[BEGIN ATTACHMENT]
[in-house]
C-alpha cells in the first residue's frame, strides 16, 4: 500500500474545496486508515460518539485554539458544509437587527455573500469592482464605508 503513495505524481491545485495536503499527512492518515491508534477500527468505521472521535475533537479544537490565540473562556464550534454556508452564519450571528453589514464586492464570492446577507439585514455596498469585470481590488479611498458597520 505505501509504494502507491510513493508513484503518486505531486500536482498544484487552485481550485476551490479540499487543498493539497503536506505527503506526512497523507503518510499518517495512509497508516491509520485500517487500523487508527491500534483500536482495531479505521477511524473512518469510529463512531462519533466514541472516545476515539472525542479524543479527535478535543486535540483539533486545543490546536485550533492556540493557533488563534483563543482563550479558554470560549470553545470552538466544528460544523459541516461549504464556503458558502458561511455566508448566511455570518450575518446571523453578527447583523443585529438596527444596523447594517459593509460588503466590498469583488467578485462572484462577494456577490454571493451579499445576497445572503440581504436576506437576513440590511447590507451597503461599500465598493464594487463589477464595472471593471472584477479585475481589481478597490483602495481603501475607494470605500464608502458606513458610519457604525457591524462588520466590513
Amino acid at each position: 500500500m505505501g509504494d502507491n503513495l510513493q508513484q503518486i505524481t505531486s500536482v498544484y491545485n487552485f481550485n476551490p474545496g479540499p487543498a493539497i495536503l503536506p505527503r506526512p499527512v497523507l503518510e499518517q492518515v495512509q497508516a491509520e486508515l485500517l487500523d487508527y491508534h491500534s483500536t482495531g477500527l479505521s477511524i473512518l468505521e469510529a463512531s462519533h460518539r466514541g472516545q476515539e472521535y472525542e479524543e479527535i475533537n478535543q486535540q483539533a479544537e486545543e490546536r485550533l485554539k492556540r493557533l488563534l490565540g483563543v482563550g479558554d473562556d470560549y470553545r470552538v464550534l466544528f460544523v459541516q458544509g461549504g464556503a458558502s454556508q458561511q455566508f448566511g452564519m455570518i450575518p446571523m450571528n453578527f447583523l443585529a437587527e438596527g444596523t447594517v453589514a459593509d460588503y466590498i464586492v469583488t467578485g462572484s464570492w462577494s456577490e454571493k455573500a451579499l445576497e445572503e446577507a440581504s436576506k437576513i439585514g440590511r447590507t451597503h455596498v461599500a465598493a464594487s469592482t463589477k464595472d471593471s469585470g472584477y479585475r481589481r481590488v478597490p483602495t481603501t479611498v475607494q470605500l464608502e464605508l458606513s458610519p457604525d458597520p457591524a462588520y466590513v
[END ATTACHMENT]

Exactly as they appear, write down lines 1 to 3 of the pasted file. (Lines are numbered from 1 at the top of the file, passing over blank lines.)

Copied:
[in-house]
C-alpha cells in the first residue's frame, strides 16, 4: 500500500474545496486508515460518539485554539458544509437587527455573500469592482464605508 503513495505524481491545485495536503499527512492518515491508534477500527468505521472521535475533537479544537490565540473562556464550534454556508452564519450571528453589514464586492464570492446577507439585514455596498469585470481590488479611498458597520 505505501509504494502507491510513493508513484503518486505531486500536482498544484487552485481550485476551490479540499487543498493539497503536506505527503506526512497523507503518510499518517495512509497508516491509520485500517487500523487508527491500534483500536482495531479505521477511524473512518469510529463512531462519533466514541472516545476515539472525542479524543479527535478535543486535540483539533486545543490546536485550533492556540493557533488563534483563543482563550479558554470560549470553545470552538466544528460544523459541516461549504464556503458558502458561511455566508448566511455570518450575518446571523453578527447583523443585529438596527444596523447594517459593509460588503466590498469583488467578485462572484462577494456577490454571493451579499445576497445572503440581504436576506437576513440590511447590507451597503461599500465598493464594487463589477464595472471593471472584477479585475481589481478597490483602495481603501475607494470605500464608502458606513458610519457604525457591524462588520466590513
Amino acid at each position: 500500500m505505501g509504494d502507491n503513495l510513493q508513484q503518486i505524481t505531486s500536482v498544484y491545485n487552485f481550485n476551490p474545496g479540499p487543498a493539497i495536503l503536506p505527503r506526512p499527512v497523507l503518510e499518517q492518515v495512509q497508516a491509520e486508515l485500517l487500523d487508527y491508534h491500534s483500536t482495531g477500527l479505521s477511524i473512518l468505521e469510529a463512531s462519533h460518539r466514541g472516545q476515539e472521535y472525542e479524543e479527535i475533537n478535543q486535540q483539533a479544537e486545543e490546536r485550533l485554539k492556540r493557533l488563534l490565540g483563543v482563550g479558554d473562556d470560549y470553545r470552538v464550534l466544528f460544523v459541516q458544509g461549504g464556503a458558502s454556508q458561511q455566508f448566511g452564519m455570518i450575518p446571523m450571528n453578527f447583523l443585529a437587527e438596527g444596523t447594517v453589514a459593509d460588503y466590498i464586492v469583488t467578485g462572484s464570492w462577494s456577490e454571493k455573500a451579499l445576497e445572503e446577507a440581504s436576506k437576513i439585514g440590511r447590507t451597503h455596498v461599500a465598493a464594487s469592482t463589477k464595472d471593471s469585470g472584477y479585475r481589481r481590488v478597490p483602495t481603501t479611498v475607494q470605500l464608502e464605508l458606513s458610519p457604525d458597520p457591524a462588520y466590513v